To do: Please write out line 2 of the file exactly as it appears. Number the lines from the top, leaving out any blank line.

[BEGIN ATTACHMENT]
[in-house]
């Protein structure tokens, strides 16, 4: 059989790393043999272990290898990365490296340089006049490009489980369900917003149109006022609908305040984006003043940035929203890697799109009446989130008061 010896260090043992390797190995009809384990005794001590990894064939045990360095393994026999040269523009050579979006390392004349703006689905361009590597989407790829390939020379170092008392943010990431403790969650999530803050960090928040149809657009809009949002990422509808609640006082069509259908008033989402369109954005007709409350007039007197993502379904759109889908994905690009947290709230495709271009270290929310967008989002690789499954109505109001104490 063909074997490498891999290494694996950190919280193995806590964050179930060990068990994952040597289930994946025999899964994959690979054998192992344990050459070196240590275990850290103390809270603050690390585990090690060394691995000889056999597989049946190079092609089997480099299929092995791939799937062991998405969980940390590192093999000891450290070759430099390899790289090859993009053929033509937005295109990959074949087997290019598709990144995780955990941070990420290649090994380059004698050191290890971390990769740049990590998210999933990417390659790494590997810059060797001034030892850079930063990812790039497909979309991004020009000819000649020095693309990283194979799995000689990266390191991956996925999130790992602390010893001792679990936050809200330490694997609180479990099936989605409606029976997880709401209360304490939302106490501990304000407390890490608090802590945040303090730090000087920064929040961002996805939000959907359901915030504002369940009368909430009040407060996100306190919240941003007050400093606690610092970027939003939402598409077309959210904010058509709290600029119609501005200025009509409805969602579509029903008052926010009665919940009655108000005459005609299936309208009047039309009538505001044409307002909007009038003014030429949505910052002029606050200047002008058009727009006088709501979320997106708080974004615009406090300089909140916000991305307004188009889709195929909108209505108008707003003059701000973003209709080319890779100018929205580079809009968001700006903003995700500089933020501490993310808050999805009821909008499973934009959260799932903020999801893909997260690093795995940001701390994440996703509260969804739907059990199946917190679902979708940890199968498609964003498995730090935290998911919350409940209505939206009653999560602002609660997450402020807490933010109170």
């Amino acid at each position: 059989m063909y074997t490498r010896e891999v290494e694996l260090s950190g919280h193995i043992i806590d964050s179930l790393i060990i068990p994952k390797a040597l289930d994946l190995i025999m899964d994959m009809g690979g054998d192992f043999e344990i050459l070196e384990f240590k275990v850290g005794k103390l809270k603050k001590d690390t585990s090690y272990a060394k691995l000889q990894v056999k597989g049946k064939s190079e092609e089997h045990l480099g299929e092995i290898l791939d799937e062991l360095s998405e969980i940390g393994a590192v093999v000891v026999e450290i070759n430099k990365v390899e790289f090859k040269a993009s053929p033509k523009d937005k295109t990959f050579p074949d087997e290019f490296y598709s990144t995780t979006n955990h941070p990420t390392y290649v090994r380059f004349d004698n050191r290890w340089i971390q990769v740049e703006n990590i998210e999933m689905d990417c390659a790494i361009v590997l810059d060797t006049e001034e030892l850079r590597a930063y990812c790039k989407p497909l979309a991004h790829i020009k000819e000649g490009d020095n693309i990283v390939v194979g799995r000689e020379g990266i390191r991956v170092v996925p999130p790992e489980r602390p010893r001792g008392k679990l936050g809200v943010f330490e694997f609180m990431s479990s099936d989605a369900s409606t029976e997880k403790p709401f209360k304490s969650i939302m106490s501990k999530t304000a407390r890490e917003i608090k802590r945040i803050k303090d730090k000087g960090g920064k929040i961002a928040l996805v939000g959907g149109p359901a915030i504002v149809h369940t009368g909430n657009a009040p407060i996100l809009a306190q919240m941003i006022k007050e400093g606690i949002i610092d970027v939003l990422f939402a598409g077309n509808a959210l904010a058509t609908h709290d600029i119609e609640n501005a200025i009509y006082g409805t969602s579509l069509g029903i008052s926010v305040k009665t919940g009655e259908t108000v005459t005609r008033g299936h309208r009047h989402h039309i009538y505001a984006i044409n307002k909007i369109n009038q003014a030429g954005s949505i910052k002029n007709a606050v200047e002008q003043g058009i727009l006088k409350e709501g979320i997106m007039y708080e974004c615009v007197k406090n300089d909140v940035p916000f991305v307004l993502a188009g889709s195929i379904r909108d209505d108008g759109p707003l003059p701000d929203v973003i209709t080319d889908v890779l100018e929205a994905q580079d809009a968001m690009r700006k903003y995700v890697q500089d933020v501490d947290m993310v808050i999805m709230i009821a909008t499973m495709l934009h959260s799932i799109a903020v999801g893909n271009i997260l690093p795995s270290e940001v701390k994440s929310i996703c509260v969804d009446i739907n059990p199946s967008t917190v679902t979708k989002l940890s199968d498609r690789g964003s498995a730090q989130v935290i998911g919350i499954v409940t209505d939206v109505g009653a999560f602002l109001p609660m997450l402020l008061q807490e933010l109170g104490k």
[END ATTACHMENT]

């Protein structure tokens, strides 16, 4: 059989790393043999272990290898990365490296340089006049490009489980369900917003149109006022609908305040984006003043940035929203890697799109009446989130008061 010896260090043992390797190995009809384990005794001590990894064939045990360095393994026999040269523009050579979006390392004349703006689905361009590597989407790829390939020379170092008392943010990431403790969650999530803050960090928040149809657009809009949002990422509808609640006082069509259908008033989402369109954005007709409350007039007197993502379904759109889908994905690009947290709230495709271009270290929310967008989002690789499954109505109001104490 063909074997490498891999290494694996950190919280193995806590964050179930060990068990994952040597289930994946025999899964994959690979054998192992344990050459070196240590275990850290103390809270603050690390585990090690060394691995000889056999597989049946190079092609089997480099299929092995791939799937062991998405969980940390590192093999000891450290070759430099390899790289090859993009053929033509937005295109990959074949087997290019598709990144995780955990941070990420290649090994380059004698050191290890971390990769740049990590998210999933990417390659790494590997810059060797001034030892850079930063990812790039497909979309991004020009000819000649020095693309990283194979799995000689990266390191991956996925999130790992602390010893001792679990936050809200330490694997609180479990099936989605409606029976997880709401209360304490939302106490501990304000407390890490608090802590945040303090730090000087920064929040961002996805939000959907359901915030504002369940009368909430009040407060996100306190919240941003007050400093606690610092970027939003939402598409077309959210904010058509709290600029119609501005200025009509409805969602579509029903008052926010009665919940009655108000005459005609299936309208009047039309009538505001044409307002909007009038003014030429949505910052002029606050200047002008058009727009006088709501979320997106708080974004615009406090300089909140916000991305307004188009889709195929909108209505108008707003003059701000973003209709080319890779100018929205580079809009968001700006903003995700500089933020501490993310808050999805009821909008499973934009959260799932903020999801893909997260690093795995940001701390994440996703509260969804739907059990199946917190679902979708940890199968498609964003498995730090935290998911919350409940209505939206009653999560602002609660997450402020807490933010109170």